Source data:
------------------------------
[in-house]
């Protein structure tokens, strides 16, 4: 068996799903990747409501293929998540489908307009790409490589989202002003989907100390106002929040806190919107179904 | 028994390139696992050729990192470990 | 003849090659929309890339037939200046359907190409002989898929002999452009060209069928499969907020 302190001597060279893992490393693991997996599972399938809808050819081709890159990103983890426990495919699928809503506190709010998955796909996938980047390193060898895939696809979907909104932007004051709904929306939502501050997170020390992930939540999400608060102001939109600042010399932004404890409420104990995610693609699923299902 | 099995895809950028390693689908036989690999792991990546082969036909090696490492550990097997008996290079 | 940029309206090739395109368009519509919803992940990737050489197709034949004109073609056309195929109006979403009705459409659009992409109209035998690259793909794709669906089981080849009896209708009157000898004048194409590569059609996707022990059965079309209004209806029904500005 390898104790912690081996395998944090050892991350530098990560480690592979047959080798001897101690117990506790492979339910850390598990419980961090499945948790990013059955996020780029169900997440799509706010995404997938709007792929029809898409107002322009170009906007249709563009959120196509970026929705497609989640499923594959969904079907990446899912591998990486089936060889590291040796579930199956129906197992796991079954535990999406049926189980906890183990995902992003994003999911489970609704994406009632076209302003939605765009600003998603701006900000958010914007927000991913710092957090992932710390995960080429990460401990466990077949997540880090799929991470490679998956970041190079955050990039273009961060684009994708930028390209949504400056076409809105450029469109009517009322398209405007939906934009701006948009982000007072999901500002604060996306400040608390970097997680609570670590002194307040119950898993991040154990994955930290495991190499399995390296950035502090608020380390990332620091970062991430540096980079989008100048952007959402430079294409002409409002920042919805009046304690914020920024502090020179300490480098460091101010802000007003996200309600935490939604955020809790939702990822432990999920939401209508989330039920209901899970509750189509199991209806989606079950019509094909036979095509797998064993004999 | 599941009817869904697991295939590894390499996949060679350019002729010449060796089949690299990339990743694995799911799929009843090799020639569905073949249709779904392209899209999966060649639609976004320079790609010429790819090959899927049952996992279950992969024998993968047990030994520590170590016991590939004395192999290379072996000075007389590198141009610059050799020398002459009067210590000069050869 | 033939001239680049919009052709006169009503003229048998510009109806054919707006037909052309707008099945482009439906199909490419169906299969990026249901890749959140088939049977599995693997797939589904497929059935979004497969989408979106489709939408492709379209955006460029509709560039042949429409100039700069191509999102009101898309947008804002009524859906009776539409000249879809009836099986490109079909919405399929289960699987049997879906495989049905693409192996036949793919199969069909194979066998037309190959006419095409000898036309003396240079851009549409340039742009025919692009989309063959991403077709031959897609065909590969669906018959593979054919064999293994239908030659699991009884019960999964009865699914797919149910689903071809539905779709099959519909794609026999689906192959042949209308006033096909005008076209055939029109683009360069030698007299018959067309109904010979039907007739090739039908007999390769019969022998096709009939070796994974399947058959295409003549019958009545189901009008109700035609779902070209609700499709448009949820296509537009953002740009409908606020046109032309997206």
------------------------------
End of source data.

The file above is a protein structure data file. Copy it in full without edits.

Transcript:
[in-house]
């Protein structure tokens, strides 16, 4: 068996799903990747409501293929998540489908307009790409490589989202002003989907100390106002929040806190919107179904 | 028994390139696992050729990192470990 | 003849090659929309890339037939200046359907190409002989898929002999452009060209069928499969907020 302190001597060279893992490393693991997996599972399938809808050819081709890159990103983890426990495919699928809503506190709010998955796909996938980047390193060898895939696809979907909104932007004051709904929306939502501050997170020390992930939540999400608060102001939109600042010399932004404890409420104990995610693609699923299902 | 099995895809950028390693689908036989690999792991990546082969036909090696490492550990097997008996290079 | 940029309206090739395109368009519509919803992940990737050489197709034949004109073609056309195929109006979403009705459409659009992409109209035998690259793909794709669906089981080849009896209708009157000898004048194409590569059609996707022990059965079309209004209806029904500005 390898104790912690081996395998944090050892991350530098990560480690592979047959080798001897101690117990506790492979339910850390598990419980961090499945948790990013059955996020780029169900997440799509706010995404997938709007792929029809898409107002322009170009906007249709563009959120196509970026929705497609989640499923594959969904079907990446899912591998990486089936060889590291040796579930199956129906197992796991079954535990999406049926189980906890183990995902992003994003999911489970609704994406009632076209302003939605765009600003998603701006900000958010914007927000991913710092957090992932710390995960080429990460401990466990077949997540880090799929991470490679998956970041190079955050990039273009961060684009994708930028390209949504400056076409809105450029469109009517009322398209405007939906934009701006948009982000007072999901500002604060996306400040608390970097997680609570670590002194307040119950898993991040154990994955930290495991190499399995390296950035502090608020380390990332620091970062991430540096980079989008100048952007959402430079294409002409409002920042919805009046304690914020920024502090020179300490480098460091101010802000007003996200309600935490939604955020809790939702990822432990999920939401209508989330039920209901899970509750189509199991209806989606079950019509094909036979095509797998064993004999 | 599941009817869904697991295939590894390499996949060679350019002729010449060796089949690299990339990743694995799911799929009843090799020639569905073949249709779904392209899209999966060649639609976004320079790609010429790819090959899927049952996992279950992969024998993968047990030994520590170590016991590939004395192999290379072996000075007389590198141009610059050799020398002459009067210590000069050869 | 033939001239680049919009052709006169009503003229048998510009109806054919707006037909052309707008099945482009439906199909490419169906299969990026249901890749959140088939049977599995693997797939589904497929059935979004497969989408979106489709939408492709379209955006460029509709560039042949429409100039700069191509999102009101898309947008804002009524859906009776539409000249879809009836099986490109079909919405399929289960699987049997879906495989049905693409192996036949793919199969069909194979066998037309190959006419095409000898036309003396240079851009549409340039742009025919692009989309063959991403077709031959897609065909590969669906018959593979054919064999293994239908030659699991009884019960999964009865699914797919149910689903071809539905779709099959519909794609026999689906192959042949209308006033096909005008076209055939029109683009360069030698007299018959067309109904010979039907007739090739039908007999390769019969022998096709009939070796994974399947058959295409003549019958009545189901009008109700035609779902070209609700499709448009949820296509537009953002740009409908606020046109032309997206």